Loblaw among retailers to contribute to $40M Bangladesh compensation fund
Published Tuesday, December 24, 2013 9:50AM EST
Last Updated Tuesday, December 24, 2013 11:28PM EST
Four global retailers, including Canada’s Loblaw, are pledging to contribute to a $40 million compensation fund for the survivors and families of victims of the garment factory building collapse in Bangladesh last April.
More than 1,100 people were killed when the illegally constructed eight-story Rana Plaza garment factory collapsed. It is expected that each family affected by the tragedy will receive about $25,000, which will be paid out in installments beginning in February.
The newly established fund was facilitated by the United Nation’s International Labour Organization, and was signed by local and national trade unions, employer associations and the Bangladeshi government.
The companies that have signed the pact, known as the “Arrangement,” include the Spanish department store El Corte Ingles, French department store Bon Marche, U.K. retailer Primark, and Loblaw, which produced its clothing line Joe Fresh in the Rana Plaza.
According to various human rights groups, about 25 companies had business dealings within the Rana Plaza, including Walmart, JC Penney and Children’s Place. But so far, no American companies have signed on to the agreement.
Scott Nova, a member of the Worker Rights Consortium, said the American companies have not indicated that they plan to compensate the victims of the tragedy.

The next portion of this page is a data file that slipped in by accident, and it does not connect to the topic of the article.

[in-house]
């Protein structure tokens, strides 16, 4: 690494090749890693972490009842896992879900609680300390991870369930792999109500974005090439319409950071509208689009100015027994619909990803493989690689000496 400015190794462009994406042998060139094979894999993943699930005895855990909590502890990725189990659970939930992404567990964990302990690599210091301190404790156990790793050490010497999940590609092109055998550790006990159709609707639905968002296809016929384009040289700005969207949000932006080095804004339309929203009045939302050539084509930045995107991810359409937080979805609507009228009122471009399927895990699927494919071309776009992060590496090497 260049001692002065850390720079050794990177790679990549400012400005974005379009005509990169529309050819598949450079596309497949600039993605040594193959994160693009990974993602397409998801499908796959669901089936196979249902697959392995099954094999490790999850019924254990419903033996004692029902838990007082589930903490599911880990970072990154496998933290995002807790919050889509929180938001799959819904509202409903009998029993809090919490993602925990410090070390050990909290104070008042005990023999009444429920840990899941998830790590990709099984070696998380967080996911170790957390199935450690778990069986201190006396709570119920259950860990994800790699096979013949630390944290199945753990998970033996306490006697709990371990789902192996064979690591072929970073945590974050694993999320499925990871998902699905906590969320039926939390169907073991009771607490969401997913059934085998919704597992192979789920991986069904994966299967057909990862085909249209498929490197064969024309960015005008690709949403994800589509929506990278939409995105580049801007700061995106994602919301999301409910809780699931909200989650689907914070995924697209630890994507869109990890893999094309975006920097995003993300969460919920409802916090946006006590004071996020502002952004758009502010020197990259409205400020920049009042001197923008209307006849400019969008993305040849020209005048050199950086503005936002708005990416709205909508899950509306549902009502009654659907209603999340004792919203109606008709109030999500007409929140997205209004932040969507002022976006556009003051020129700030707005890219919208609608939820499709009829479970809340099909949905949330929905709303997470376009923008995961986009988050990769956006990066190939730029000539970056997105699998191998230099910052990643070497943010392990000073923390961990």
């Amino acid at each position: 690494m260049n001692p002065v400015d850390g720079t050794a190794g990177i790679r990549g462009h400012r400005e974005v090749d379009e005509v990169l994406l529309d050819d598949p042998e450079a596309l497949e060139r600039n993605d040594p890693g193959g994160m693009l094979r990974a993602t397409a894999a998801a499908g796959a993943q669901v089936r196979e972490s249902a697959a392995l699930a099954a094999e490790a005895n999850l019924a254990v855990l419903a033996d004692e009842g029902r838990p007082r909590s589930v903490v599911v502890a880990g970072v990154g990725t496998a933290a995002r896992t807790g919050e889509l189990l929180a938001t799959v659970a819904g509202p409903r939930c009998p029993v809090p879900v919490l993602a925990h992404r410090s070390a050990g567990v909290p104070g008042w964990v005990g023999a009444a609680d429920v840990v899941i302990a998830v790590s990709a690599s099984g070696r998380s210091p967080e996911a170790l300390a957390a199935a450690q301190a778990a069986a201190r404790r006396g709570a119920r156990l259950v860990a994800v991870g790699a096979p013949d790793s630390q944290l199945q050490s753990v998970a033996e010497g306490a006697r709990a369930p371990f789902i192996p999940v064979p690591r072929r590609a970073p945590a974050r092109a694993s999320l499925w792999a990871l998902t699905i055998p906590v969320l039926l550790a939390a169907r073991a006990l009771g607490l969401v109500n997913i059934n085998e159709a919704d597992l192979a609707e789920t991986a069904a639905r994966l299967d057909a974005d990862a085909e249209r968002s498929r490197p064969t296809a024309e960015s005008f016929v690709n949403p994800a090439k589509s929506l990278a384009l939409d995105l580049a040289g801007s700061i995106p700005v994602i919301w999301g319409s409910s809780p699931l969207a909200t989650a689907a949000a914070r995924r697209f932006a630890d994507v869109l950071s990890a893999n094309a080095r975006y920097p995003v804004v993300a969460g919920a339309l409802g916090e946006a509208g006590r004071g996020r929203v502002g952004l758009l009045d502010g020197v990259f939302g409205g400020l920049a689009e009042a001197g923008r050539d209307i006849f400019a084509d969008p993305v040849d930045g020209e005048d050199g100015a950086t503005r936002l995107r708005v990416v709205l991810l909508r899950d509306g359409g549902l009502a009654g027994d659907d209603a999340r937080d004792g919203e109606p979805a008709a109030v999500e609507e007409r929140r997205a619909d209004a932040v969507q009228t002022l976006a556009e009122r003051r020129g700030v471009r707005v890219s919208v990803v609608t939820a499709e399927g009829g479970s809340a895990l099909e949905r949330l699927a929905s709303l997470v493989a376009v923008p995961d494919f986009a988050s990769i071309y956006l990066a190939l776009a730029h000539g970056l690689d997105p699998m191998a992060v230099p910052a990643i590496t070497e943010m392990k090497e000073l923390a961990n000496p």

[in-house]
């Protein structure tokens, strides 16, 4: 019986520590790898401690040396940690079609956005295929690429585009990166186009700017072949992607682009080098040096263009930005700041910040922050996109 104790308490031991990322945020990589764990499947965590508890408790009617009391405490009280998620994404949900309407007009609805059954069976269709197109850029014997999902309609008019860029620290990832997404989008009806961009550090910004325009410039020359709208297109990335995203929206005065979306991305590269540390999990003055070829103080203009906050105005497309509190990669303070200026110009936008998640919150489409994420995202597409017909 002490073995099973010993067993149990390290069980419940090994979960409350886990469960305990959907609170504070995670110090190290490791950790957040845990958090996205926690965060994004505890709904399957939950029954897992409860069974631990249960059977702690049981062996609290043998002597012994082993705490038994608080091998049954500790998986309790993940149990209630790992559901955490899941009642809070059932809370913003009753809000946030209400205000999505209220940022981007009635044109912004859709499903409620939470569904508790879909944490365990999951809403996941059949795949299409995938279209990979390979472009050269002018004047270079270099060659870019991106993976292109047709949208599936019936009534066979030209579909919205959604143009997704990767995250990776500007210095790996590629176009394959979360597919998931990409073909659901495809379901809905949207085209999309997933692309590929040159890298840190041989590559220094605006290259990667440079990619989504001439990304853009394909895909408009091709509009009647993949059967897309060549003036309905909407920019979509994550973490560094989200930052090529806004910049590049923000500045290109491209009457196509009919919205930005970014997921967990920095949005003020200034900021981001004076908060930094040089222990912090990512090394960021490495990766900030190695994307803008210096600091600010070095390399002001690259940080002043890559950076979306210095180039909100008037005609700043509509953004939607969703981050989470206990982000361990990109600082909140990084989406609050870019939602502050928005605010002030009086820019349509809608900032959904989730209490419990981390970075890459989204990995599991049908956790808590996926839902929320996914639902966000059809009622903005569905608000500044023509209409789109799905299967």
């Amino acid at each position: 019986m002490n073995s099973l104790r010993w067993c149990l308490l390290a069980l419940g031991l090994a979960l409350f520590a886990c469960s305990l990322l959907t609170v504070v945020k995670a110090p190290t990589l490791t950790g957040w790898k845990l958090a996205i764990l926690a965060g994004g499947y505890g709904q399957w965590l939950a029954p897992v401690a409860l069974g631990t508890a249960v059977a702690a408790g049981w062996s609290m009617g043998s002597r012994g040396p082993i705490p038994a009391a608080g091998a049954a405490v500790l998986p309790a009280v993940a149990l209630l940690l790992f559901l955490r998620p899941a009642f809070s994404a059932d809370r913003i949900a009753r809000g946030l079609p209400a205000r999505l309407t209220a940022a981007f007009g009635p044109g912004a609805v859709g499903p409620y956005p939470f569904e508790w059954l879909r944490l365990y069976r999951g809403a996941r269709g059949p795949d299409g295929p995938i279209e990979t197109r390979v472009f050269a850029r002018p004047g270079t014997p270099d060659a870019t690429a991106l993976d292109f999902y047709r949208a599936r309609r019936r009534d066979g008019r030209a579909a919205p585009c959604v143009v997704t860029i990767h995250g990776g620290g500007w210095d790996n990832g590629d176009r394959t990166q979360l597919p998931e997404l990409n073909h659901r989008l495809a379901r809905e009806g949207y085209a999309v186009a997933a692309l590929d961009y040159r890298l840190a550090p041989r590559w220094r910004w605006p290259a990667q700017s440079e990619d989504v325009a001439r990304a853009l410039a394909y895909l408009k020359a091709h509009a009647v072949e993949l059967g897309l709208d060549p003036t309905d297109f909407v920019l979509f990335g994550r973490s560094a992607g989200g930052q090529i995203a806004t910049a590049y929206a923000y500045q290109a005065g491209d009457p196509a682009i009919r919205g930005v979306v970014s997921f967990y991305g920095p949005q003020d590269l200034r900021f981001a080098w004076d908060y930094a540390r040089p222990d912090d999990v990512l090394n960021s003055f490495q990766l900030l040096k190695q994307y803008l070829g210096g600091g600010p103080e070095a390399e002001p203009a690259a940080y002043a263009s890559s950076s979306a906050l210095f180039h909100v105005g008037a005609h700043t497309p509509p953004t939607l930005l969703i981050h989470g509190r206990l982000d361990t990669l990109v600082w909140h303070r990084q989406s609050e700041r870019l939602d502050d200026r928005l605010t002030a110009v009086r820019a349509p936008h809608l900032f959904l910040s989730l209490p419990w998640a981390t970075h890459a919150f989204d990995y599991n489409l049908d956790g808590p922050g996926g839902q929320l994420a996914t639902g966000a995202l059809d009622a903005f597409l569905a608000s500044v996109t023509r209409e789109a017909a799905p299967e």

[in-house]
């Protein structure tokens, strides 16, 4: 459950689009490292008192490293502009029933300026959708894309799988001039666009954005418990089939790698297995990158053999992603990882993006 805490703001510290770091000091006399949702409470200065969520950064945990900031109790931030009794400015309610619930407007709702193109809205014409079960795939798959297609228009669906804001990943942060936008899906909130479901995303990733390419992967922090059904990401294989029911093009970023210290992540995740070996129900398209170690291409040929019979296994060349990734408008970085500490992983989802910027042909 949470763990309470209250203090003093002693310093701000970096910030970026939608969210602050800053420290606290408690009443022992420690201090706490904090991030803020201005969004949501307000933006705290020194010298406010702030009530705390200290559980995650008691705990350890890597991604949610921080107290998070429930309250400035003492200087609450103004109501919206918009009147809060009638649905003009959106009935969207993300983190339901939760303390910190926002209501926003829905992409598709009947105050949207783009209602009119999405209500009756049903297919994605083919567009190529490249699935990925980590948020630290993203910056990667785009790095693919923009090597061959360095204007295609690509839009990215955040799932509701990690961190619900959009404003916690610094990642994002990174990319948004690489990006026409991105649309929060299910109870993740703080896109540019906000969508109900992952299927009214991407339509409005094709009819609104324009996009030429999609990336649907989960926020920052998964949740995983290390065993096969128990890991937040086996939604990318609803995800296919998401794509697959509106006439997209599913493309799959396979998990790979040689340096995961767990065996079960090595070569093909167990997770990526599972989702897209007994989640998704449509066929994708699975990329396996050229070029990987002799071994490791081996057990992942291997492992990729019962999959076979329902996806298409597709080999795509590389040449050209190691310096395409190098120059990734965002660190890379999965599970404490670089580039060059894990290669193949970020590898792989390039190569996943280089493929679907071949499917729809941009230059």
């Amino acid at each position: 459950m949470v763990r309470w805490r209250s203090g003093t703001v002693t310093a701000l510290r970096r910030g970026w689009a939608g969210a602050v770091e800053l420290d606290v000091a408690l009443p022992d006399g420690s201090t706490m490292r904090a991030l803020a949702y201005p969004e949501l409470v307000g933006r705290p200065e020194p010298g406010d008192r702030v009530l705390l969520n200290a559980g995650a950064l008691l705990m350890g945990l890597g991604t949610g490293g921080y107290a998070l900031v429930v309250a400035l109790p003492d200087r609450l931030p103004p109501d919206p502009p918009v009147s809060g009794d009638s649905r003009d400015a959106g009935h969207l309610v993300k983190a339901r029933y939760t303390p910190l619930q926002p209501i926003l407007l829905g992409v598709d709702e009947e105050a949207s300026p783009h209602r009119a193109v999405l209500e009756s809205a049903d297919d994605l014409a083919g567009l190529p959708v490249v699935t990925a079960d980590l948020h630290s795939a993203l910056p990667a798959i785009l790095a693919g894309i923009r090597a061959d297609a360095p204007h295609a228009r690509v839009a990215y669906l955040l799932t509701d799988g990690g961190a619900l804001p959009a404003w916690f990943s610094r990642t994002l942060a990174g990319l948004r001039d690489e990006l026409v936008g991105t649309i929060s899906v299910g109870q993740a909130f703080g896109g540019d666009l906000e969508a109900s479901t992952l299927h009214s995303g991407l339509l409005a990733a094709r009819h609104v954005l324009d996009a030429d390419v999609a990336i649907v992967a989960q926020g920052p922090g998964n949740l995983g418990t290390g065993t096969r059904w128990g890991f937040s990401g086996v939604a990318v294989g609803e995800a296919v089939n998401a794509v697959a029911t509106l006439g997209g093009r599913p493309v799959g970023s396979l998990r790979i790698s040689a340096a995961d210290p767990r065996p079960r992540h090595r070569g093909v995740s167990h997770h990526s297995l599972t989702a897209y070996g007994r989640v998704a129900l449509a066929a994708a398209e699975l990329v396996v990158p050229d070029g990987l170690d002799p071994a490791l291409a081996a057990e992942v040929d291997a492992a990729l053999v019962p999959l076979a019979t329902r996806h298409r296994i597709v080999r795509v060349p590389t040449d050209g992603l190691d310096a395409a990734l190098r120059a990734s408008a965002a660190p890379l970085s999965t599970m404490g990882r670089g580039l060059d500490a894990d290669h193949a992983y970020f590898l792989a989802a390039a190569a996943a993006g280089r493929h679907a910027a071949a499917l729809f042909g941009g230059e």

“There is now a compensation plan in place, which a number of the world’s leading brands and retailers have signed,” Nova said in a news release. “The question now is: what will Walmart and Children’s Place do?”
Pierre Martel, a political science professor at the University of Ottawa, says American retailers may be wary of contributing to the fund for fear of admitting legal responsibility.
“But eventually, I think it’s going to create a momentum and corporations will want to demonstrate that they have corporate responsibility at heart,” he told CTV News.
Meanwhile, Lynda Yanz of the Maquila Solidarity Network said in the release that if the companies “refuse even to compensate the families of those who died, they will have reached a new low in the annals of corporate irresponsibility.”
In a phone interview with CTV News, Yanz said that Walmart admitted its products were being produced in the Rana Plaza, and said that the company has indicated it is now focused on preventing tragedies from occurring.
“If they had done any prevention prior to going to where the Rana building was, they would have known that there should have been no factories on that location, and it’s well to be about prevention now, but over 1,000 workers lost their lives and they have a responsibility,” she said.
And while the $40 million pledge to the victims may not appear to be a significant amount in the North American context, Martel says the compensation fund will make a difference for workers in Bangladesh, where the average income is about $1,900 a year.
“It may make a difference between a child being forced into going to work, or a child going to school and perhaps having a better future,” he said.
With a report from CTV’s Omar Sachedina